The dispute emerged at the end of the first inning of Monday’s game, when Buck Showalter raced from his dugout to yell at Joe Girardi for giving Dickerson a hard time from the Yankees dugout. According to Dickerson, the abuse started with Baltimore’s first hitter of the game, Nick Markakis (who hit a ground-rule double).
” ‘I know what you’re doing,’ ” Girardi yelled, according to Dickerson.
This means that if Dickerson was doing something suspicious, it probably wasn’t the first time. The only way the Yankees could be on something like that so quickly is if they were already aware of it and paying particularly close attention from the game’s first pitch.
“Yelling it, body language, pointing at me,” Dickerson said in an MLB.com report. “That’s it. And I’m a grown man, that’s all. I don’t see why he was yelling at me. I just said, ‘You don’t know anything. You don’t even know me to be yelling at me.’ ”
Showalter should be commended for taking up for his guy—which he did in the most visible way possible, with sufficient animation that the benches cleared (watch it here)—but Girardi is the one on solid footing here.
If Dickerson was indicating location (Yankees catcher Austin Romine insisted that he had the signs themselves well protected), he was fulfilling a longstanding duty of base coaches throughout the history of the game. Not all of them do it, of course, but it’s expected—and accepted—that a certain number will.
Coaches may bend at the waist to indicate one type of pitch, and stand upright for another. When Leo Durocher was coaching third while managing the Brooklyn Dodgers in the mid-1940s, he’d whistle to the hitter to indicate he knew the pitch. (Not only would he take it from the catcher, but he’d also peer in to the pitcher’s grip for clues.) Giants right-hander Ace Adams made a point once of showing him a curveball grip, which Durocher dutifully relayed. Adams, however, threw a fastball right at the batter. That, he said, stopped the whistling in a hurry.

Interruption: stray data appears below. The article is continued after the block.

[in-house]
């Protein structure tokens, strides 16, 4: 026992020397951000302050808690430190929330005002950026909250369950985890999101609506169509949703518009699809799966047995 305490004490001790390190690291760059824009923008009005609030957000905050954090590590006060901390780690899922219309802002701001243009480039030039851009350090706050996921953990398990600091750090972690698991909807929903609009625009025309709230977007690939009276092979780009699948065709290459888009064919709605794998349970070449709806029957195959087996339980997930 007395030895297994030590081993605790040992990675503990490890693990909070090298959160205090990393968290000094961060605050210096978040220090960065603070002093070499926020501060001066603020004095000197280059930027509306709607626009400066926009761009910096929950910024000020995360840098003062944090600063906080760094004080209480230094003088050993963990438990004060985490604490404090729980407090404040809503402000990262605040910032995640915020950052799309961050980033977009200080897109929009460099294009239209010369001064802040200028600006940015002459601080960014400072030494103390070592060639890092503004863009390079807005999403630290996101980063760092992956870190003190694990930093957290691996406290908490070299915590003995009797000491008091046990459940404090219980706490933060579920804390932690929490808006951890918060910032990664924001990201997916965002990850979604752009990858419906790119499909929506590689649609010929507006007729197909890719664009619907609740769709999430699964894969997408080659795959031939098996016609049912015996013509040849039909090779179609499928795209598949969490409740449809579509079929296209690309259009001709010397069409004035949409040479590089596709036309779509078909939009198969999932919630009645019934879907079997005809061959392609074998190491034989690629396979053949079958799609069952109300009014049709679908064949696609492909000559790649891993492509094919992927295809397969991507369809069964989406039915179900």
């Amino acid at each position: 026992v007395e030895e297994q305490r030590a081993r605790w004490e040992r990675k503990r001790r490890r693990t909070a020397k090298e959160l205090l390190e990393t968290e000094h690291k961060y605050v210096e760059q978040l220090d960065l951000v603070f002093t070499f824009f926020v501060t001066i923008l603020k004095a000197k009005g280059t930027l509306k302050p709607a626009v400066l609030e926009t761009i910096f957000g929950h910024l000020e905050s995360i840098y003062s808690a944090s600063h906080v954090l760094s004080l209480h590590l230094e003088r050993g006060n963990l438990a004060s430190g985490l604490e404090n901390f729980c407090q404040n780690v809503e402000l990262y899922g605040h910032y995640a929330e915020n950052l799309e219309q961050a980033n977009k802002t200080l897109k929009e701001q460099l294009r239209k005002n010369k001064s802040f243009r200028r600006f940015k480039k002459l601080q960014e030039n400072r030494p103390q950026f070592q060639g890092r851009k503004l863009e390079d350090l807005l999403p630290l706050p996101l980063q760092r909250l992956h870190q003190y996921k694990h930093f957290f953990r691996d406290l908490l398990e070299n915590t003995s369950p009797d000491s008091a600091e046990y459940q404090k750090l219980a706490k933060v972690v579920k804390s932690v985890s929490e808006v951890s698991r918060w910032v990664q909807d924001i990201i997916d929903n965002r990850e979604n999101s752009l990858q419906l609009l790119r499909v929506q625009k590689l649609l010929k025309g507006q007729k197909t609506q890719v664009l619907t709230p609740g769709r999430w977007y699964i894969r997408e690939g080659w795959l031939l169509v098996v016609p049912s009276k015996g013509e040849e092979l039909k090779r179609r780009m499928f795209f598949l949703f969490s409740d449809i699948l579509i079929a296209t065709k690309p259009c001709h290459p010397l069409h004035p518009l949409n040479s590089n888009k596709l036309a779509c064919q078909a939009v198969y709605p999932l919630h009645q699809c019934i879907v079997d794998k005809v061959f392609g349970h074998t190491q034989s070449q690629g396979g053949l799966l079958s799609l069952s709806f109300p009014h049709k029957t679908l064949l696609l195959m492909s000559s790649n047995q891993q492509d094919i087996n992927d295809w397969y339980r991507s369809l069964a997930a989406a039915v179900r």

In the early 2000s, the Cardinals were convinced that Cubs first-base coach Sandy Alomar was signaling pitches to Sammy Sosa. St. Louis coach Jose Oquendo handled the situation via a face-to-face confrontation with Alomar, during which he urged (at top volume) the cessation of such activity. That said, Oquendo himself carries a reputation as an accomplished sign thief. In an interview for The Baseball Codes, he admitted to stealing signs “every day” from the first-base coach’s box, but insisted that he used the information only to inform strategy for his team’s baserunners, never passing it along to hitters.
All told, such efforts to tamp down this kind of activity are entirely expected. Which is precisely what Girardi did. As a manager, it’s his job to call out such intransigence as soon as he’s aware of it, at which point it becomes incumbent of the offender to knock off whatever it was he had been doing.
Had Showalter played by the unwritten rules and remained in his dugout while making sure Dickerson laid low for a while, the outcome would have been no different—we’d just have heard nothing about it.